Category Archives: surveying

Types of Levelling – Uses and advantages

Types of levelling – Leveling is a branch of surveying that deals with computing and determining the relative heights between different points with respect to the datum. The purpose of leveling is for determining the elevation of a point and establishing the same at a given elevation. Moreover leveling deals with the computation of measurements in the vertical plane. There are different types of leveling in Surveying. In this article, we will discuss the purpose and types of leveling.

Purpose of levelling

  • Preparation map layouts.
  • To determine the elevation of points.
  • To prepare contour maps.
  • Determination of depth of cutting and filling in earthworks.
  • To make the cross-section of canals, roads, etc.
  • For establishing control points.

Types of levelling

There are mainly four types of levelling in surveying. 

  • Barometric levelling
  • Trignometric levelling
  • Stadia levelling
  • Spirit levelling or Direct levelling

Barometric levelling – Types of levelling

Barometric leveling is a type of leveling in which the measurement of elevation is based on atmospheric pressure by using a barometer. Therefore we use a barometer. The main principle of Barometric leveling is the difference between the elevation of two points is proportional to the difference between the atmospheric pressure of the points. Since it is inaccurate, this method of leveling is rarely used. Because leveling takes time and the atmospheric pressure does not remain constant throughout the day. Therefore they give only a rough estimation.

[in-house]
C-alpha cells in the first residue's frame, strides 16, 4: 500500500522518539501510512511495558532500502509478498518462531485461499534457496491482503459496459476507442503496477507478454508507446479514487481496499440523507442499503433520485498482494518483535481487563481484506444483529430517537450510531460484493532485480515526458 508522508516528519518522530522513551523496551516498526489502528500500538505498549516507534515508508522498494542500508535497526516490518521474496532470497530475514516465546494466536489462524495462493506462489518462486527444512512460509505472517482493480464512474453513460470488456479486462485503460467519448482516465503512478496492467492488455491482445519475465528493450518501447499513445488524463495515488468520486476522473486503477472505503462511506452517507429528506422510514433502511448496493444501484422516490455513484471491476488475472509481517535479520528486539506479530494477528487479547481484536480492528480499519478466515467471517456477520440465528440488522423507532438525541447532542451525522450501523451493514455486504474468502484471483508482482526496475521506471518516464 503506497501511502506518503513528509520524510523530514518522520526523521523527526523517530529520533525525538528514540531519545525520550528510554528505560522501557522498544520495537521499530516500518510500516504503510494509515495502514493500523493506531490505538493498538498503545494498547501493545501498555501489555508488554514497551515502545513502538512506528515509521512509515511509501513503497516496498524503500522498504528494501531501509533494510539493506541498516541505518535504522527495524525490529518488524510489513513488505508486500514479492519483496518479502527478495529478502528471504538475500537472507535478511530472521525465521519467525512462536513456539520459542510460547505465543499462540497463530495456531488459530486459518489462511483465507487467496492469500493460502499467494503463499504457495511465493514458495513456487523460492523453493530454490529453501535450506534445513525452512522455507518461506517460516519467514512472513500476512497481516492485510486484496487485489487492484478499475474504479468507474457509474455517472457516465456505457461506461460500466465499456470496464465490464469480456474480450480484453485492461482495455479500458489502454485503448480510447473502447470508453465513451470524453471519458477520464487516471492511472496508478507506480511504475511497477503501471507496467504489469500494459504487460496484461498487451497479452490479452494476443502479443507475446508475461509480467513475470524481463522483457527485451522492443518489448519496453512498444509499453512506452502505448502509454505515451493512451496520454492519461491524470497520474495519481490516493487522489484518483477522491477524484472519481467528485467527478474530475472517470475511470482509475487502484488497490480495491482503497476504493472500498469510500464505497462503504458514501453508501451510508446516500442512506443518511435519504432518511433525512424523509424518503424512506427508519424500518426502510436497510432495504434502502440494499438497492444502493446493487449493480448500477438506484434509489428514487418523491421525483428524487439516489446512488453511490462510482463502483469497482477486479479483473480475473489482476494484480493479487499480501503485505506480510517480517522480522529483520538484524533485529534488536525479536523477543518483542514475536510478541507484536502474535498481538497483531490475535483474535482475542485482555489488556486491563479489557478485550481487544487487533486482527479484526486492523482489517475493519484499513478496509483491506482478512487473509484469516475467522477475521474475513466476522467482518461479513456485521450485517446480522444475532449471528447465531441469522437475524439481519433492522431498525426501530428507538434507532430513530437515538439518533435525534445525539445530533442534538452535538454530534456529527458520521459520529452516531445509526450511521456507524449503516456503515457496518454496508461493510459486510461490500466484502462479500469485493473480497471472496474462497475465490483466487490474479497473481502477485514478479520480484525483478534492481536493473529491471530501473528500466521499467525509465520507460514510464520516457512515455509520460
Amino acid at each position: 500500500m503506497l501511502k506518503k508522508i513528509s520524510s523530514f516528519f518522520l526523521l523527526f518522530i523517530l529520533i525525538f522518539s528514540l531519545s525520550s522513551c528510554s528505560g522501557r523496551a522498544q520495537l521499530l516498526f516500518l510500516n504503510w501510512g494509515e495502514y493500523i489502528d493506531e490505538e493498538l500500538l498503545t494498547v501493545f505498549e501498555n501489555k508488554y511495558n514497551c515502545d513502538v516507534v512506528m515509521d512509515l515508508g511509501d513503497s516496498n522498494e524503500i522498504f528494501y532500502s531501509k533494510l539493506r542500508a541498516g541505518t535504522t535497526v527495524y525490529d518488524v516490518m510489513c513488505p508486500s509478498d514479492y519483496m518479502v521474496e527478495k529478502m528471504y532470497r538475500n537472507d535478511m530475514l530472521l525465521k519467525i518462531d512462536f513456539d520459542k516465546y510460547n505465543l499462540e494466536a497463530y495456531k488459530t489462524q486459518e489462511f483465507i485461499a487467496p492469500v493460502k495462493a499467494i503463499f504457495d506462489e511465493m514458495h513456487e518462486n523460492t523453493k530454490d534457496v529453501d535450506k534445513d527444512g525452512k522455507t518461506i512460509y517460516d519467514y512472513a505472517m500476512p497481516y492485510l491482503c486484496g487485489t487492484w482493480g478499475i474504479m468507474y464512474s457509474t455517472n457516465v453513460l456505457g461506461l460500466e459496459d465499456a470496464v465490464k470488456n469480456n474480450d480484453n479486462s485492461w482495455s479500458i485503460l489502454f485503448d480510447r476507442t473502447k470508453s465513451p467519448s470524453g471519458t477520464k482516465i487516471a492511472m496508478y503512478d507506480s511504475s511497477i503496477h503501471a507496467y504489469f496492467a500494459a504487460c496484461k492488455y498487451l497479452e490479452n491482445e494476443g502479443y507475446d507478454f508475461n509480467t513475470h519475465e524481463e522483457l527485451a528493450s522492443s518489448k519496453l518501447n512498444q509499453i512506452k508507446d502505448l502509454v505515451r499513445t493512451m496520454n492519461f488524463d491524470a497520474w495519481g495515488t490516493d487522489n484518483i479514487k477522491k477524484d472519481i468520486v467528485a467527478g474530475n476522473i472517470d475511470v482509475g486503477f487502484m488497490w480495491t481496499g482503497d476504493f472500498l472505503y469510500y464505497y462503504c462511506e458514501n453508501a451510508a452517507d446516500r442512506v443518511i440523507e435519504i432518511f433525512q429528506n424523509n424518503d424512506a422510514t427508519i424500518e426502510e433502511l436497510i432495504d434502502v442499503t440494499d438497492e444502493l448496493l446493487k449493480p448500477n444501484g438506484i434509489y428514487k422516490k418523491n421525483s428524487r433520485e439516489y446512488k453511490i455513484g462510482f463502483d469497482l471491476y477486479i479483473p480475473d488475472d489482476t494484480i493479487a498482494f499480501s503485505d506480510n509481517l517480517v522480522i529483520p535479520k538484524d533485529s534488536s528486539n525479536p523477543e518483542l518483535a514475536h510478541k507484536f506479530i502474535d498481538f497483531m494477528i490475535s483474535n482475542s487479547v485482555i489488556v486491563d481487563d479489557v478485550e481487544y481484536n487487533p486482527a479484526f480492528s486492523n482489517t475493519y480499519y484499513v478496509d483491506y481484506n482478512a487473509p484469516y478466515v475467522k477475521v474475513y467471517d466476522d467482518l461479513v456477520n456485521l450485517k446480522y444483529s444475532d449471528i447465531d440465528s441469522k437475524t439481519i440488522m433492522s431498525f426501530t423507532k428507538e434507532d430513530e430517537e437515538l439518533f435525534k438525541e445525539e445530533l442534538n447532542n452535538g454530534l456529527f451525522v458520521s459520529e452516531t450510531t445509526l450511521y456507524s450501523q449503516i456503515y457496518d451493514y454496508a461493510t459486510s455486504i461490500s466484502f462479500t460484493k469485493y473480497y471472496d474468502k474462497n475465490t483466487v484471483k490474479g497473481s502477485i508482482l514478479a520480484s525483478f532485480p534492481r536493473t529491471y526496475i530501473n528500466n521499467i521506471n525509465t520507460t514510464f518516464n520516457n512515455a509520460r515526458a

Trigonometric levelling – Types of levelling

Trigonometric levelling is a method of levelling in which the difference in elevation is calculated using the observed vertical angle and known horizontal distance. Another name of trigonometric levelling is Indirect levelling. For vertical angles, generally, we use theodolite. For horizontal distance, if the distance between the points is less, we measure using plane surveying. If the distance between the points is greater, we use geodetic observation. 

trigonometric levelling
trigonometric levelling

Stadia levelling – Types of levelling

Stadia levelling is similar to trigonometric levelling. To determine the elevation of points, we use a tacheometer. Hence, It is an optical distance measurement method. This type of levelling is suitable in hilly regions. Stadia levelling is an accurate method of levelling. Another name of stadia levelling is Tachometric levelling. 

Direct levelling

Direct levelling is also known as spirit levelling. It is the most precise and commonly used levelling method. In this method, the vertical distance with respect to the horizontal line is taken to determine the relative position between the points. The instruments which are used in Direct levelling are level and a levelling staff. The level consists of a telescope, level tube, levelling head and a tripod. Direct levelling is further divided into